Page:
The UNGPs are the first global standard for preventing and addressing the risk of adverse impacts on human rights linked to business activity and function as the internationally accepted framework for enhancing standards and practice regarding business and human rights.

Compliance with the UNGPs is also consistent with the proliferation of national laws speaking to human rights (such as the French Duty of Vigilance Law and the UK Modern Slavery Act, among others) as well as the values embodied in the August 2019 Business Roundtable Statement on the Purpose of a Corporation. The latter was signed by 181 CEOs who committed to leading their companies to benefit all stakeholders – customers, employees, suppliers, communities, and shareholders.

The widespread traction of the Business Roundtable Statement is a clear sign that treatment of employees is of key importance to corporate leaders. At the same time, the global popularity of the UNGPs and the growing body of national laws and proposed EU legislation shows that compliance with human rights standards is a day-to-day aspiration if not reality for corporate actors. Together the two can help corporations forge a path towards Building Back Better and can exemplify that the current pandemic can also present an opportunity to rebuild a stronger and more responsible company.

References

(1) What does ‘build back better’ really mean? One of the world’s top CEOs give us his take, UN News, 11 June 2020, available at: https://news.un.org/en/story/2020/06/1066152
(2) Id.
(3) Mandatory Human Rights Due Diligence Regimes: Some Key Considerations, Office of the High Commissioner for Human Rights, 7 June 2020, available at: https://www.ohchr.org/Documents/Issues/Business/MandatoryHR_Due_Diligence_Key_Considerations.pdf


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Kayla Winarsky Green, Esq. is an advisor in the Human Rights and Business department at the Danish Institute for Human Rights (DIHR). At DIHR, she advises leading multinational companies and investors on human rights and sustainable development and serves as a dedicated point person on the energy transition, anti-corruption and gender. Kayla is a practicing lawyer and a member of the New York Bar in good standing and served as a Docent in the University of Amsterdam School of Politics, Psychology, Law and Economics for the 2020 spring semester. She frequently publishes articles on various topics within business, human rights, and corporate governance and has provided expert commentary to journalists at publications including Law360 and Women’s Wear Daily. Prior to joining DIHR, she worked for several years as an associate in the Government Investigations practice group of King & Spalding, LLP, where she specialized in anti-corruption and was the founding member of the firm’s Business and Human Rights Initiative. Kayla earned her juris doctorate with a Certificate in Global Human Rights from the University of Pennsylvania Law School which included course work at the Graduate Institute of International and Development Studies in Geneva. Kayla is a Fellow of Salzburg Global Seminar.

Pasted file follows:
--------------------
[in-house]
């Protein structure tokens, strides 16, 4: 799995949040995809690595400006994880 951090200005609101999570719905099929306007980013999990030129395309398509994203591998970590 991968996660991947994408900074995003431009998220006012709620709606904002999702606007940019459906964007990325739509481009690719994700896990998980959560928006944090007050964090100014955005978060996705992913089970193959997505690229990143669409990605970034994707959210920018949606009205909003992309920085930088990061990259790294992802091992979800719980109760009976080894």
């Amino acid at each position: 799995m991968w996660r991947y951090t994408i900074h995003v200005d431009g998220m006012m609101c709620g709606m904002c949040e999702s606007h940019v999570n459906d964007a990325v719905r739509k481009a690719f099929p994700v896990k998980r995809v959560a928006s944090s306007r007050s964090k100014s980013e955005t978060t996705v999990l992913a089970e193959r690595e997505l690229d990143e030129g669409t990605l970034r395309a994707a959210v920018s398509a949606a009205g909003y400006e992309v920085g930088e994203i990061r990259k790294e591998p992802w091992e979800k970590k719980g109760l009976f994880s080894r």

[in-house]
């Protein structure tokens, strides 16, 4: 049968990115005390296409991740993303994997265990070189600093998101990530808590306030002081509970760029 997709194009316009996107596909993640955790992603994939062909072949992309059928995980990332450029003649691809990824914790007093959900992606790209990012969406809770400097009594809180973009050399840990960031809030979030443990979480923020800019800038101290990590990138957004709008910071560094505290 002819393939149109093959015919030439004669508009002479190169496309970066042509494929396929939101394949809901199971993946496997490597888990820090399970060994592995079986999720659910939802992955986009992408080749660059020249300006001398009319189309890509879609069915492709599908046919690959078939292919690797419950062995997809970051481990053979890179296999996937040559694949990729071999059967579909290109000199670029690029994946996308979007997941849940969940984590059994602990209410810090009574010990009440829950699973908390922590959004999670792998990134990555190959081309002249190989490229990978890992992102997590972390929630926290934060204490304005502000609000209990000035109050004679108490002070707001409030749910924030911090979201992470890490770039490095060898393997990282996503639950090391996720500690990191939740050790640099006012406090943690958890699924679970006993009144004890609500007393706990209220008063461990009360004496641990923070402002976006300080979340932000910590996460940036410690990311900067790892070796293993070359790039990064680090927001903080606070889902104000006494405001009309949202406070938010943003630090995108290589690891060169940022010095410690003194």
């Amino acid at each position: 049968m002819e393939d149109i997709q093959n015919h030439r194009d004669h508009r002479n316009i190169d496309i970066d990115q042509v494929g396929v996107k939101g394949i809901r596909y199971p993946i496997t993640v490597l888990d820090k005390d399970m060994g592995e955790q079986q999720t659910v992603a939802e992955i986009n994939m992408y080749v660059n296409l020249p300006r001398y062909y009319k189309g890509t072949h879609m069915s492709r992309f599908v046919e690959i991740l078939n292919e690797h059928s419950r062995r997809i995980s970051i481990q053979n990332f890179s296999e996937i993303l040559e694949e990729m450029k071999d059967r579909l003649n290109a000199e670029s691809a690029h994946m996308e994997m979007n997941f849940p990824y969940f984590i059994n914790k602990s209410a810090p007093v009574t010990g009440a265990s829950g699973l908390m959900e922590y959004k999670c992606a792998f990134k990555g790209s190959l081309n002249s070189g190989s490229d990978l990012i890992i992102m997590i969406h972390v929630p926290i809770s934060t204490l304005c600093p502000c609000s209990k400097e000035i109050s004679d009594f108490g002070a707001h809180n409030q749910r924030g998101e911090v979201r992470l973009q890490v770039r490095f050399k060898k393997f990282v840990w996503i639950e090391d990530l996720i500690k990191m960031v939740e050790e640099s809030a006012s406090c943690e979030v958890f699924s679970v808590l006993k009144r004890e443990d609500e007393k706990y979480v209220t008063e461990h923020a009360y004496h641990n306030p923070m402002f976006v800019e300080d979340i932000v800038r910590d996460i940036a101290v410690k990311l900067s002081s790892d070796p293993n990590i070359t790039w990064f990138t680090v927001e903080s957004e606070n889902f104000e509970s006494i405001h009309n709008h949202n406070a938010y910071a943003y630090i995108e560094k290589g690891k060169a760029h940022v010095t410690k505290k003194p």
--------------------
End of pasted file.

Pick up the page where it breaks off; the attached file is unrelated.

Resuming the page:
The Salzburg Questions for Corporate Governance is an online discussion series introduced and led by Fellows of the Salzburg Global Corporate Governance Forum. The articles and comments represent opinions of the authors and commenters, and do not necessarily represent the views of their corporations or institutions, nor of Salzburg Global Seminar. Readers are welcome to address any questions about this series to Forum Director, Charles E. Ehrlich: cehrlich@salzburgglobal.org To receive a notification of when the next article is published, follow Salzburg Global Seminar on LinkedIn or sign up for email notifications here: www.salzburgglobal.org/go/corpgov/newsletter